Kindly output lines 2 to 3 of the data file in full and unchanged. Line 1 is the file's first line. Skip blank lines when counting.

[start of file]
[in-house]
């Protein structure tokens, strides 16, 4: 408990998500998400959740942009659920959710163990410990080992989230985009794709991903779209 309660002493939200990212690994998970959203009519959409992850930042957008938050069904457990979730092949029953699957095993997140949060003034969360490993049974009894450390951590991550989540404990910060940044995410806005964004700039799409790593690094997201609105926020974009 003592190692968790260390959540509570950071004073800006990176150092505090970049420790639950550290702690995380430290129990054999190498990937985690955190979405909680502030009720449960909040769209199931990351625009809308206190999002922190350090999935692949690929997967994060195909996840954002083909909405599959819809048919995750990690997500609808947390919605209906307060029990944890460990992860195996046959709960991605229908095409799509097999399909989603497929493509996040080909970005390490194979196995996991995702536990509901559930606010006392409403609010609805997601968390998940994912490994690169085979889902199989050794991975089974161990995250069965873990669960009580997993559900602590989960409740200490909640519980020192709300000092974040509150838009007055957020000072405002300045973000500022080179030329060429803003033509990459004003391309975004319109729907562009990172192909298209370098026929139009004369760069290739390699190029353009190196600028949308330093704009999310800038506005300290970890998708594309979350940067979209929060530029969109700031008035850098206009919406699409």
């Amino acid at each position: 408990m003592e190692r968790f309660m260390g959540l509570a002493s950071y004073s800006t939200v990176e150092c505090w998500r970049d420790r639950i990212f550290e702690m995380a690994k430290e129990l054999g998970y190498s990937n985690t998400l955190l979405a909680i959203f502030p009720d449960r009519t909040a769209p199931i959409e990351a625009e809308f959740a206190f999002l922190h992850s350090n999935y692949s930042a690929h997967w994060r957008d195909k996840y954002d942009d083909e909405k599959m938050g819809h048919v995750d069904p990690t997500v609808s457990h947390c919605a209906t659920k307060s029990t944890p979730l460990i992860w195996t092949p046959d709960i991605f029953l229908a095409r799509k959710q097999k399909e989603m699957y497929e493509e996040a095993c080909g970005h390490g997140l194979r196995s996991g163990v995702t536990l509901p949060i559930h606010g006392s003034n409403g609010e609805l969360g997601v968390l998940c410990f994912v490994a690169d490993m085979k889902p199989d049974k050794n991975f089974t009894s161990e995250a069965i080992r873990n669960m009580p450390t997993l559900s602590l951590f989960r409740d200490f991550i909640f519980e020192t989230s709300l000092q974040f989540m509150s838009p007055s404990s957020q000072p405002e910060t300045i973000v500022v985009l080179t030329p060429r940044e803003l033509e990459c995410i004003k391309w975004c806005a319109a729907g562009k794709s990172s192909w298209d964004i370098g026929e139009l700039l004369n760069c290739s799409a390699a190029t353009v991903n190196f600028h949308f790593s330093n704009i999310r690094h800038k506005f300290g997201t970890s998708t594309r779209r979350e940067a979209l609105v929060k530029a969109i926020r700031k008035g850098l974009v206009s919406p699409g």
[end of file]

């Protein structure tokens, strides 16, 4: 408990998500998400959740942009659920959710163990410990080992989230985009794709991903779209 309660002493939200990212690994998970959203009519959409992850930042957008938050069904457990979730092949029953699957095993997140949060003034969360490993049974009894450390951590991550989540404990910060940044995410806005964004700039799409790593690094997201609105926020974009 003592190692968790260390959540509570950071004073800006990176150092505090970049420790639950550290702690995380430290129990054999190498990937985690955190979405909680502030009720449960909040769209199931990351625009809308206190999002922190350090999935692949690929997967994060195909996840954002083909909405599959819809048919995750990690997500609808947390919605209906307060029990944890460990992860195996046959709960991605229908095409799509097999399909989603497929493509996040080909970005390490194979196995996991995702536990509901559930606010006392409403609010609805997601968390998940994912490994690169085979889902199989050794991975089974161990995250069965873990669960009580997993559900602590989960409740200490909640519980020192709300000092974040509150838009007055957020000072405002300045973000500022080179030329060429803003033509990459004003391309975004319109729907562009990172192909298209370098026929139009004369760069290739390699190029353009190196600028949308330093704009999310800038506005300290970890998708594309979350940067979209929060530029969109700031008035850098206009919406699409």
């Amino acid at each position: 408990m003592e190692r968790f309660m260390g959540l509570a002493s950071y004073s800006t939200v990176e150092c505090w998500r970049d420790r639950i990212f550290e702690m995380a690994k430290e129990l054999g998970y190498s990937n985690t998400l955190l979405a909680i959203f502030p009720d449960r009519t909040a769209p199931i959409e990351a625009e809308f959740a206190f999002l922190h992850s350090n999935y692949s930042a690929h997967w994060r957008d195909k996840y954002d942009d083909e909405k599959m938050g819809h048919v995750d069904p990690t997500v609808s457990h947390c919605a209906t659920k307060s029990t944890p979730l460990i992860w195996t092949p046959d709960i991605f029953l229908a095409r799509k959710q097999k399909e989603m699957y497929e493509e996040a095993c080909g970005h390490g997140l194979r196995s996991g163990v995702t536990l509901p949060i559930h606010g006392s003034n409403g609010e609805l969360g997601v968390l998940c410990f994912v490994a690169d490993m085979k889902p199989d049974k050794n991975f089974t009894s161990e995250a069965i080992r873990n669960m009580p450390t997993l559900s602590l951590f989960r409740d200490f991550i909640f519980e020192t989230s709300l000092q974040f989540m509150s838009p007055s404990s957020q000072p405002e910060t300045i973000v500022v985009l080179t030329p060429r940044e803003l033509e990459c995410i004003k391309w975004c806005a319109a729907g562009k794709s990172s192909w298209d964004i370098g026929e139009l700039l004369n760069c290739s799409a390699a190029t353009v991903n190196f600028h949308f790593s330093n704009i999310r690094h800038k506005f300290g997201t970890s998708t594309r779209r979350e940067a979209l609105v929060k530029a969109i926020r700031k008035g850098l974009v206009s919406p699409g």